Thousands evacuated as California wildfire spreads

Nearly 2,000 residents were evacuated and two homes burned in a wildfire that started when three people lit a campfire in the dry foothills of Southern California's San Gabriel Mountains, authorities said.

Embers from the fire fanned by Santa Ana winds quickly spread into an area below where residents were awakened in the pre-dawn darkness and ordered to evacuate.

The three suspects, all men in their 20s, were arrested on charges of recklessly starting the fire that spread smoke across the Los Angeles basin.

One resident suffered minor burns in the area abutting Angeles National Forest, just north of the San Gabriel Valley community of Glendora, according to Los Angeles County Fire Chief Daryl L Osby.

Between 1,700 and 2,000 residents were evacuated and the order included 880 homes in Glendora and the neighbouring foothill city of Azusa.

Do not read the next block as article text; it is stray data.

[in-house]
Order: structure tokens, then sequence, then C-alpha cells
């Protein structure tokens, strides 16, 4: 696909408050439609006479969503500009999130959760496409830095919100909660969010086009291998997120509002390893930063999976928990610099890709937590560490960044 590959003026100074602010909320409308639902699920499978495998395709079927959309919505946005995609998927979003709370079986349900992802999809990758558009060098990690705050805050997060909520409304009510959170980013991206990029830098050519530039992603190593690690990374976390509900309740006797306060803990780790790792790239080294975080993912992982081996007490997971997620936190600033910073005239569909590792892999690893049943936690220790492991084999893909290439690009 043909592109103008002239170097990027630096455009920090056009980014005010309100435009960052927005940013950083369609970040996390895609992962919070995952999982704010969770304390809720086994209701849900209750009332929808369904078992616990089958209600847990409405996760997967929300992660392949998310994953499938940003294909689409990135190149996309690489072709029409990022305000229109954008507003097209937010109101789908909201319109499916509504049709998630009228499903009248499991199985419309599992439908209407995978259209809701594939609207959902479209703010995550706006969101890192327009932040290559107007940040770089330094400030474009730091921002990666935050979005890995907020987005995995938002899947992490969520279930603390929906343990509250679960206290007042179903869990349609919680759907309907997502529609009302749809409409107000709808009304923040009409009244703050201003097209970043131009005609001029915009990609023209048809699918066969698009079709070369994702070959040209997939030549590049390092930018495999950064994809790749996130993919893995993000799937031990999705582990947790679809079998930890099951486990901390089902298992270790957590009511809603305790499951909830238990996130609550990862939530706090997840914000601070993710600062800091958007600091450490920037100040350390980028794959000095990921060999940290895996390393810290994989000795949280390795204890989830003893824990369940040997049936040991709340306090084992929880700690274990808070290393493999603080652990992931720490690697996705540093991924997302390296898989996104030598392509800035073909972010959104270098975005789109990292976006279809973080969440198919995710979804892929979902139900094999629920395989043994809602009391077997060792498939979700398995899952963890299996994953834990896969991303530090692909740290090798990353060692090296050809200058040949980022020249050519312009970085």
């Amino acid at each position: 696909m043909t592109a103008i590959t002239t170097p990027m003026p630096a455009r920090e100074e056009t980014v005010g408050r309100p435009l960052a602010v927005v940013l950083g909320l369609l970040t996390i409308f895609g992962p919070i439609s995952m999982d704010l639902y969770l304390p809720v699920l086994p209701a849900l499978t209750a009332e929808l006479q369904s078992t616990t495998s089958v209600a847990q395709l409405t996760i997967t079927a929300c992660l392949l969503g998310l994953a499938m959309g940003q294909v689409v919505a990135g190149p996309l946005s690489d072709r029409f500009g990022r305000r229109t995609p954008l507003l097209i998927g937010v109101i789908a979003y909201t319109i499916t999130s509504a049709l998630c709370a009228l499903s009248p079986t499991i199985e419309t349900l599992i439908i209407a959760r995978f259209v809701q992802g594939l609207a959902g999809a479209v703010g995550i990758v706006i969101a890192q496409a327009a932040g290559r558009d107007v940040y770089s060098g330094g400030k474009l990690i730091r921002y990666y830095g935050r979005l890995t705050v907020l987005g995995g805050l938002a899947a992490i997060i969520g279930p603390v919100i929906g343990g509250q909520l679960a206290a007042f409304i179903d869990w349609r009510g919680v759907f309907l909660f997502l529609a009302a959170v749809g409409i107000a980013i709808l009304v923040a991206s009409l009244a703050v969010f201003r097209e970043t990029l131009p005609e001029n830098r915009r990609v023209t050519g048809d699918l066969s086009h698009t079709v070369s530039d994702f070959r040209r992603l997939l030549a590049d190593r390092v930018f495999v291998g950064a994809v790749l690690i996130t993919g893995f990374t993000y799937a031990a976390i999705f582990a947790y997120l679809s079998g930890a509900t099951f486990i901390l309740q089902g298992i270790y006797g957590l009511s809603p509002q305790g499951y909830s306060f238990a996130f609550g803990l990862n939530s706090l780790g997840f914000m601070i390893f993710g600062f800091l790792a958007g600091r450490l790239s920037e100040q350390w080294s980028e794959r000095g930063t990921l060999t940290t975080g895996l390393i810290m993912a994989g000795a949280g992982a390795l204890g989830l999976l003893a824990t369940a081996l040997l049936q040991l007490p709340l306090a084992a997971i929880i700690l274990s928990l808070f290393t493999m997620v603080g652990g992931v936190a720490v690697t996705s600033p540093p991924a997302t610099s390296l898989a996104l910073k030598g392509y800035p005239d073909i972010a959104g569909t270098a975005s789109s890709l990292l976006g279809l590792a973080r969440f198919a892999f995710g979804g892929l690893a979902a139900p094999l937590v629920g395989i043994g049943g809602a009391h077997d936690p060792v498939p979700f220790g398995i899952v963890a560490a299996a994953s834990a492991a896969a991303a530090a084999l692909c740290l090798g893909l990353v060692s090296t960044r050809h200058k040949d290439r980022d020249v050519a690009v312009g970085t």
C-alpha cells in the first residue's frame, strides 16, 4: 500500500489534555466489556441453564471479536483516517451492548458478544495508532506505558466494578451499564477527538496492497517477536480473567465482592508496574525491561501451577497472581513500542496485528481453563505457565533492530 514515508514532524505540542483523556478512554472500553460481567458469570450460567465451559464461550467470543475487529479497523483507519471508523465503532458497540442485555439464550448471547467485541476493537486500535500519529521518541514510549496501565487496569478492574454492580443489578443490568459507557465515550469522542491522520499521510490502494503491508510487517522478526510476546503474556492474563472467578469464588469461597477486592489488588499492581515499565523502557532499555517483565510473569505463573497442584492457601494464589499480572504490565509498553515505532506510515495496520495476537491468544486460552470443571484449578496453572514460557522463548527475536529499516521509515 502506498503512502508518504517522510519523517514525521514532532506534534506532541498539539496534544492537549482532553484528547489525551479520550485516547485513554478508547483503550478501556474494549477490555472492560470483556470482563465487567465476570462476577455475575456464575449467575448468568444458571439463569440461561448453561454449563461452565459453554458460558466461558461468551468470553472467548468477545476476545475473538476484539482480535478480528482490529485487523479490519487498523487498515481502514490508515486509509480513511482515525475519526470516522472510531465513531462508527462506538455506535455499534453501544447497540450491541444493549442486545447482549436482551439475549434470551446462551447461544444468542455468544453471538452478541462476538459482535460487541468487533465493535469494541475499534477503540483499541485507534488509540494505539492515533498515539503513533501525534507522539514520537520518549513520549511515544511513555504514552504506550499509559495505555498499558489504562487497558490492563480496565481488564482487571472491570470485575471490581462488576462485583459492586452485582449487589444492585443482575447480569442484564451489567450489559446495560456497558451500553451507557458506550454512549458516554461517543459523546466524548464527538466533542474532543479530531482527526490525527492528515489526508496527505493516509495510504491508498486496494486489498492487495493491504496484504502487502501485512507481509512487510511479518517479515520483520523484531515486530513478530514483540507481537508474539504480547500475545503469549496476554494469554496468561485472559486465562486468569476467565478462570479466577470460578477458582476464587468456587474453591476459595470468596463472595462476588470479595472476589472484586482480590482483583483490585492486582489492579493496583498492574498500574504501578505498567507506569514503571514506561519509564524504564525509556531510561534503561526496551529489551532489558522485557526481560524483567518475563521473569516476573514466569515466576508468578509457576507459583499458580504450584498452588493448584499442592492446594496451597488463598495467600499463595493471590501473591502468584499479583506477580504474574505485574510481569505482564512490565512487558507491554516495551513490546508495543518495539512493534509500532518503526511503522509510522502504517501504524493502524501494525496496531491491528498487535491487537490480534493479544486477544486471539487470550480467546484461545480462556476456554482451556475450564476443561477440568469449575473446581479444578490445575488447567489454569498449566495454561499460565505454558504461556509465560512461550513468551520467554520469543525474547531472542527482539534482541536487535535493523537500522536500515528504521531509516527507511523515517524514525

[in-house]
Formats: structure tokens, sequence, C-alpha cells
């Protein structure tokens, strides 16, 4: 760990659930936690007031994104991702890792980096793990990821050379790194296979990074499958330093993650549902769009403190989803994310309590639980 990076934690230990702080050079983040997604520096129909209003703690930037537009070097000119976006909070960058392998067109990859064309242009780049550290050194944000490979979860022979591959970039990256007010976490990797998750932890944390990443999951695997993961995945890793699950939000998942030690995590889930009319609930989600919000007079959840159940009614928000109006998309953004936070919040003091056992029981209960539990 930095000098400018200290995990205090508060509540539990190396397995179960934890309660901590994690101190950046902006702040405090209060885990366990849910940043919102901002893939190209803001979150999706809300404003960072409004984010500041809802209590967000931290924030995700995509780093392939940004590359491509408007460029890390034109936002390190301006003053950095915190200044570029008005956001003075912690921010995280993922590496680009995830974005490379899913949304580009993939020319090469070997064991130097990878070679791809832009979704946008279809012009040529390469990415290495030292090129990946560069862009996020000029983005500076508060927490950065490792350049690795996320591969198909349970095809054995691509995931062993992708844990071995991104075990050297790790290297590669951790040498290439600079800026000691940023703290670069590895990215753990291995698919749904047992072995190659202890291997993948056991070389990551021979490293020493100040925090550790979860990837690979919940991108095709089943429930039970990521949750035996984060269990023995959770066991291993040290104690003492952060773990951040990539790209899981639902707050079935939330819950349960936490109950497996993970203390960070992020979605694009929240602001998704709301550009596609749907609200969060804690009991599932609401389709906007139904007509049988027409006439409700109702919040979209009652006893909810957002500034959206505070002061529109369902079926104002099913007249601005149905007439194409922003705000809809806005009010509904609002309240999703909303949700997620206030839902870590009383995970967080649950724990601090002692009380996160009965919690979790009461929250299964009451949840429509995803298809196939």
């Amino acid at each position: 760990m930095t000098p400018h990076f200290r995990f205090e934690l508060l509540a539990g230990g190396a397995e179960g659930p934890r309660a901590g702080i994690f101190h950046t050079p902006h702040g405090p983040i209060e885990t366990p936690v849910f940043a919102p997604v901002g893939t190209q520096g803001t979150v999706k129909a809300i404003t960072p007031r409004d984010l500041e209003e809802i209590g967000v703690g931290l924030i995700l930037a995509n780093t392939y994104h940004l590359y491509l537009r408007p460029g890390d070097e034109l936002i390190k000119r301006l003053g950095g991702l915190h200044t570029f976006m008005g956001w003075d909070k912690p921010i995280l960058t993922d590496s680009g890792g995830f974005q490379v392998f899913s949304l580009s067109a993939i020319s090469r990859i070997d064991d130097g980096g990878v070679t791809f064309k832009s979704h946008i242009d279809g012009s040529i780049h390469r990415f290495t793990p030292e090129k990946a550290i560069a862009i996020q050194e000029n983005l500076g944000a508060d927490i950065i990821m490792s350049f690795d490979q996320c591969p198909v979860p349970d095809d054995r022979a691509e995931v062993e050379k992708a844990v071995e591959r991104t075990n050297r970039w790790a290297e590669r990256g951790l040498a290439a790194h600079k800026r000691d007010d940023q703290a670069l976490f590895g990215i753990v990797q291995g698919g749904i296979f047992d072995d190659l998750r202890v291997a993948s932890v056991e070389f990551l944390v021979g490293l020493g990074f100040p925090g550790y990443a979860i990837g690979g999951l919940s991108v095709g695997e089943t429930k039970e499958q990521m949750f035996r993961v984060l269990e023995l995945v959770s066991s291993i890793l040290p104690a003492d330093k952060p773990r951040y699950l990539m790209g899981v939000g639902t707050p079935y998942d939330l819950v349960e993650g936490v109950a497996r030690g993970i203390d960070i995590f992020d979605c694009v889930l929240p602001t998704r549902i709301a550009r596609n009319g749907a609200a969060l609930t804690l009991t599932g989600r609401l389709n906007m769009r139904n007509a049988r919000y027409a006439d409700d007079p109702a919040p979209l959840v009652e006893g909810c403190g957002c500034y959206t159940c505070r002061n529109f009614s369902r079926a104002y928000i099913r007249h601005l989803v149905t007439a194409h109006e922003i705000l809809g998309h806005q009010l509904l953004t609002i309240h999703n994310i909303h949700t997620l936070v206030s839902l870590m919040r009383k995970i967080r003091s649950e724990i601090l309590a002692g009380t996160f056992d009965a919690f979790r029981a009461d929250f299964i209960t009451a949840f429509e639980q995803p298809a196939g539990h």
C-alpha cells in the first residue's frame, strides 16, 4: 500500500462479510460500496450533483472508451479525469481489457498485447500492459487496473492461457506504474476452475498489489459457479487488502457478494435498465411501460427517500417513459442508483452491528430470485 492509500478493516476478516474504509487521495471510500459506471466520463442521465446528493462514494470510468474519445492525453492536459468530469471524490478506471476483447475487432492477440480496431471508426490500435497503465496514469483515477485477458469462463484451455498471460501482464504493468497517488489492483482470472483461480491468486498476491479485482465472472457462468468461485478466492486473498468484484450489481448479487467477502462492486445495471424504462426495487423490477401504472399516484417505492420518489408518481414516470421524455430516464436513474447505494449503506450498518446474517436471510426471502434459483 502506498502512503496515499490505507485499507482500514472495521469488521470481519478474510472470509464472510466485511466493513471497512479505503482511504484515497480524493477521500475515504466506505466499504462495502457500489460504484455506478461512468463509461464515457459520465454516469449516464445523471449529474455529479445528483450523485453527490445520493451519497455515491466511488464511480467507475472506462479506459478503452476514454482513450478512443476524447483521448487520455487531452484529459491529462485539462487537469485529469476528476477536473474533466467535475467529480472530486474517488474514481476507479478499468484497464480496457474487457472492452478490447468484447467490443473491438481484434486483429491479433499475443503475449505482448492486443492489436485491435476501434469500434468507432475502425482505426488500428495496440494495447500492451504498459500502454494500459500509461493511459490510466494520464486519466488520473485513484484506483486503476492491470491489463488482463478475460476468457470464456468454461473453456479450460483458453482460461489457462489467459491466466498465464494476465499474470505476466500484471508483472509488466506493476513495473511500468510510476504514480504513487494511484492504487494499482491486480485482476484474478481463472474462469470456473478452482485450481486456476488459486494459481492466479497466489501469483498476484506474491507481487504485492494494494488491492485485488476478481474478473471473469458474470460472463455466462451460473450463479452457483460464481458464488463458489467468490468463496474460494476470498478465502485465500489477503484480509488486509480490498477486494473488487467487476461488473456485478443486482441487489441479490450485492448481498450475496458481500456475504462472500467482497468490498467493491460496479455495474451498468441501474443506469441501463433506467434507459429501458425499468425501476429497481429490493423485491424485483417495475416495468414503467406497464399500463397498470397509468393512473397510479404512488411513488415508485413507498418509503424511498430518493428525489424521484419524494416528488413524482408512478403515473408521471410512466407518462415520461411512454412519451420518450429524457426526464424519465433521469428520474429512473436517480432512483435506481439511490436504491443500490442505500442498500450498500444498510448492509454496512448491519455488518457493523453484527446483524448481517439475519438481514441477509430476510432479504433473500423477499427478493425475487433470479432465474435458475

Many residents, some wearing masks, used garden hoses to wet the brush around their houses, even as firefighters ordered them to leave.

At least two and a half square miles of dry brush were charred in the wilderness area about 25 miles northeast of downtown Los Angeles.

Police said the three suspects were detained near Colby Trail, where the fire was believed to have started. At least one was homeless, Glendora Police Chief Tim Staab said.

Glendora police said officers went door to door ordering residents of the city of 50,000 to leave. Citrus College, located in the heart of Glendora, cancelled classes for the day and several schools were closed.

More than 700 firefighters were on the scene.

The Los Angeles County Fire Department deployed seven engines and three helicopters to the pre-dawn fire. Officials added to the firefighting aircraft with a water-dropping Super Scooper plane.

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